37. Kaiser Family Foundation. (2011). Timeline: history of health reform in the U.S. From Kaiser Family Foundation:

  38. Kocher, R., & Sahni, N. R. (2011). Hospitals’ race to employ physicians: the logic behind a money-losing proposition. New England Journal of Medicine, 364(19), 1790–1793.

    Article  Google Scholar 

  39. La Monica, P. R. (2016). UnitedHealthcare to exit most Obamacare exchanges. CNN Money. Retrieved from:

  40. Long, M., Rae, M., Claxton, G., & Damico, A. (2016). Trends in-employer-sponsored insurance offer and coverage rates, 1999–2014. Retrieved from Kaiser Family Foundation:

  41. Maioni, A. (1998). Parting at the crossroads. Princeton, NJ: Princeton University Press.

    Google Scholar 

  42. Martinez, M. E., Cohen, R. A., & Zammitti, E. P. (2016). Health insurance coverage: early release of estimates from the National Health Interview Survey, Jauary-September 2015. National Center for Health Statistics.

  43. Mashaw, J. L. (2013). Legal, imagined, and real worlds: reflections on National Federation of independent business v. Sebelius. Journal of Health Politics, Policy and Law, 38(2), 255–266.

    Article  Google Scholar 

  44. Medicaid and CHIP Payment and Access Commission [MACPAC]. (2015). MACStats: Medicaid and CHIP data book. From MACPAC:

  45. Minnesota Population Center, University of Minnesota. (2016). Integrated Public Use Microdata Series. Retrieved from IPUMS: CPS:

  46. Muise, R. J., & Yerushalmi, R. J. (2013). Wearing the crown of Solomon? Chief Justice Roberts and the Affordable Care Act “tax”. Journal of Health Politics, Policy and Law, 38(2), 291–298.

    Article  Google Scholar 

  47. Nathan, R. (2005). Federalism and health policy. Health Affairs, 24(6), 1458–1466.

    Article  Google Scholar 

  48. National Center for Children in Poverty. (2016). United States demographics of low-income children. Retrieved from National Center for Children in Poverty:

  49. National Center for Health Statistics [NCHS]. (2013). Health, United States, 2012: with special feature on emergency care. Hyattsville, MD.

  50. National Center for Health Statistics. (2015). Health, United States 2014: with special feature on adults aged 55–64. Hyattsville, MD.

  51. National Center for State Courts (2016). Methods of judicial selection. Retrieved from

  52. OECD (2015). Health at a glance 2015: OECD indicators. Paris: OECD Publishing.

    Google Scholar 

  53. Okma, K. G., & Marmor, T. R. (2015). The United States. In K. Fierlbeck & H. A. Palley (Eds.), Comparative health care federalism (pp. 139–148). Surrey: Ashgate.

    Google Scholar 

  54. Pollitz, K. (2016). Surprise medical bills. Retrieved from Kaiser Family Foundation:

  55. Rice, T. R., Rosenau, P., Unruh, L. Y., Barnes, A. J., Saltman, R. B., & van Ginneken, E. (2013). United States of America: health system review. Health Systems in Transition, 15(3), 1–431.

    Google Scholar 

  56. Rodean, J. (2013). Mitigating the loss of private insurance with public coverage for the under-65 population: 2008 to 2012. Retrieved from United States Census Bureau:

  57. Roosevelt, F. D. (1935). Statement on signing the Social Security Act. Retrieved from The American presidency project:

  58. Schoen, C., Radley, D., Riley, P., Lippa, J., Berenson, J., Dermody, C., & Shih, A. (2013). Health care in the two Americas: findings from the scorecard on state health system performance for Low-Income Populations, 2013. From Commonwealth Fund:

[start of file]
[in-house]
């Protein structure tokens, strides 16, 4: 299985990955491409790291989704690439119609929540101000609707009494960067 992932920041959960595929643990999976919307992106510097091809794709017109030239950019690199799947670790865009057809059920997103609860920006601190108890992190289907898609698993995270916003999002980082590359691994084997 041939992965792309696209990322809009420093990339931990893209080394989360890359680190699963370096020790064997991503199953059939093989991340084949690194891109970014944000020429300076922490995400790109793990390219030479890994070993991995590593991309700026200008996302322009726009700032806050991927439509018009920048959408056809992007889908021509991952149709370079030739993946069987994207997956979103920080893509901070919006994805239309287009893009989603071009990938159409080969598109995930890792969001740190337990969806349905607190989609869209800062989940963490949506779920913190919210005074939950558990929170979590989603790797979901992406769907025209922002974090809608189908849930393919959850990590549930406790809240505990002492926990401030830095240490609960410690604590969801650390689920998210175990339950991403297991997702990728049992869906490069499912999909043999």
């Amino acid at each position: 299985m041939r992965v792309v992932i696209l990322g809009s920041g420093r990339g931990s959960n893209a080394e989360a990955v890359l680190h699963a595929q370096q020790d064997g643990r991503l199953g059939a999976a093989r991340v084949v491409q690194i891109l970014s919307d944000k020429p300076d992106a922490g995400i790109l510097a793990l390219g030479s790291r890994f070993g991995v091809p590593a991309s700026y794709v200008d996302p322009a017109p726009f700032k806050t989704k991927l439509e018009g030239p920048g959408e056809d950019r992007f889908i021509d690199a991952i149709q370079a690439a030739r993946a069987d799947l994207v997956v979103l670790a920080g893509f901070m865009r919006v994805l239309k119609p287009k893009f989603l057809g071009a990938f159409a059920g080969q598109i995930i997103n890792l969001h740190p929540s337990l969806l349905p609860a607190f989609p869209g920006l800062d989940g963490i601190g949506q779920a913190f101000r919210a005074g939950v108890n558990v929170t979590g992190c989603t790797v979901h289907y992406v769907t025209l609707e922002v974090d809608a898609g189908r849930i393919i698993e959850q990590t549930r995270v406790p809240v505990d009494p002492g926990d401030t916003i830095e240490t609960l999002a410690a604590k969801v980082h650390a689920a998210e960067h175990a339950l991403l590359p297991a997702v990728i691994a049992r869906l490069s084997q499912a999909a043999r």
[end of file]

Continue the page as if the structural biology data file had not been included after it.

59. Schoen, C., Solis-Roman, C., Huober, N., & Kelcher, Z. (2016). On Medicare but at risk: a state-level analysis of beneficiaries who are underinsured or facing high total cost burdens. Retrieved from Commonwealth Fund:

  60. Short, K. (2015). The supplemental poverty measure: 2014. Retrieved from U.S. Census Bureau:

  61. Smith, J. C., & Medalia, C. (2015). Health insurance coverage in the United States: 2014. Retrieved from U.S. Census Bureau:

  62. Sparer, M. (2012). Medicaid managed care: costs, access, and quality of care. Retrieved from Robert Wood Johnson Foundation:

  63. Tavernise, S., & Gebeloff, R. (2016). Immigrants, the poor and minorities gain sharply under Affordable Care Act. New York Times. Retrieved from

  64. U.S. Census Bureau. (2015). Historical poverty tables: people and families - 1959 to 2014. Retrieved from:

  65. U.S. Census Bureau. (2016a). CPS Table Creator. Retrieved from U.S. Census Bureau:

  66. U.S. Census Bureau. (2016b). How the Census Bureau measures poverty. Retrieved from United States Census Bureau:

  67. Uberoi, N., Finegold, K., & Gee, E. (2016). Health insurance coverage and the Affordable Care Act, 2010–2016. Retrieved from ASPE:

  68. Weissert, C. S., & Weissert, W. G. (2006). Governing health: the politics of health policy (3rd ed.). Baltimore, MD: Johns Hopkins University Press.

    Google Scholar 

Download references

Author information



Corresponding author

Correspondence to Cheryl A. Camillo.

Additional information

Author Note

Cheryl A. Camillo is an Assistant Professor at the Johnson-Shoyama Graduate School of Public Policy (JSGS) at the University of Regina. Prior to her appointment, she was a Fulbright Fellow at JSGS. She is an interdisciplinary scholar-practitioner with over 25 years of health policy experience, including as a mixed methods researcher, senior federal policymaker, and state program executive. Her research focuses on comparative health and social policies at the national and subnational levels of federal governments.

Rights and permissions

Reprints and Permissions

About this article

Verify currency and authenticity via CrossMark

Cite this article

Camillo, C.A. The US Healthcare System: Complex and Unequal. Glob Soc Welf 3, 151–160 (2016).

Download citation


  • Public/private sector mix
  • Health care delivery systems
  • Health insurance coverage
  • Health care access
  • Low-income population